Two decades ago, Carl Icahn started a charity dedicated in part to getting Carl Icahn’s name onto charter schools. This was to be accomplished with a huge slug of shares in American Railcar Industries that the charity could not sell, since American Railcar was privately held at the time. Nine years after this generous gift, Uncle Carl realized he may have been too generous: He was about to take American Railcar, which he owned the rest of, public. So he bought the shares—which amounted to 85% of the charity’s total assets—back for $10 million and a $90 million IOU. Those shares promptly sold for more like $150 million and went up from there. Feeling perhaps a twinge of regret at screwing his own charity over thusly, Icahn upped the IOU to $118.7 million—not exactly what the Foundation for Greater Opportunity would have gotten had it participated in the IPO, but, you know, something.
He was supposed to pay those loans back after five years, but didn’t feel like it and extended them for another five. All told, the charity made about $53 million on the loans by the time Icahn got around to repaying them in 2016.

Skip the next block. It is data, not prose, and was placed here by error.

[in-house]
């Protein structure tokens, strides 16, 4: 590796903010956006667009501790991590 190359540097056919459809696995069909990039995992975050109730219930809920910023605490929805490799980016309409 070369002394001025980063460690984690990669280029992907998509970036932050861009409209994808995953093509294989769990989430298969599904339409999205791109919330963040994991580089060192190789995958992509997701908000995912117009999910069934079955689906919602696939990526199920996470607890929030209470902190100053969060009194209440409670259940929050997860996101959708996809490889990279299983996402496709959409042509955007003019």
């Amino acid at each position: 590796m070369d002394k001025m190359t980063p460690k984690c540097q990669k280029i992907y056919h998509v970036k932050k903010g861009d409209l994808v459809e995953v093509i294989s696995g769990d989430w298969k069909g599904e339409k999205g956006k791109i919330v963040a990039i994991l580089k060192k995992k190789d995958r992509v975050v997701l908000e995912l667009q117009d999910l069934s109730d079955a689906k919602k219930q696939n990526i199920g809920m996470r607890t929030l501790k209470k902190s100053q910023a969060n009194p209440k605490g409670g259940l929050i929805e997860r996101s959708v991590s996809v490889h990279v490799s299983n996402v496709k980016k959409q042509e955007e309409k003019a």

In related news, Carl Icahn just made $757.2 million on American Railcar’s merger.
Icahn owned 62.2 percent of American Railcar's shares outstanding as of June 30, according to FactSet…. The stake was worth nearly $550 million through Friday's close….
American Railcar agreed to merge with the ITE subsidiary for $70 a share. The deal is valued at $1.75 billion, including debt. American Railcar's stock shot up 50 percent in trading on the news, to $69.75.
Which makes Icahn’s stake worth $843 million today, and the foundation's former stake worth $522 million. But, you know, $181.7 million is nice, too.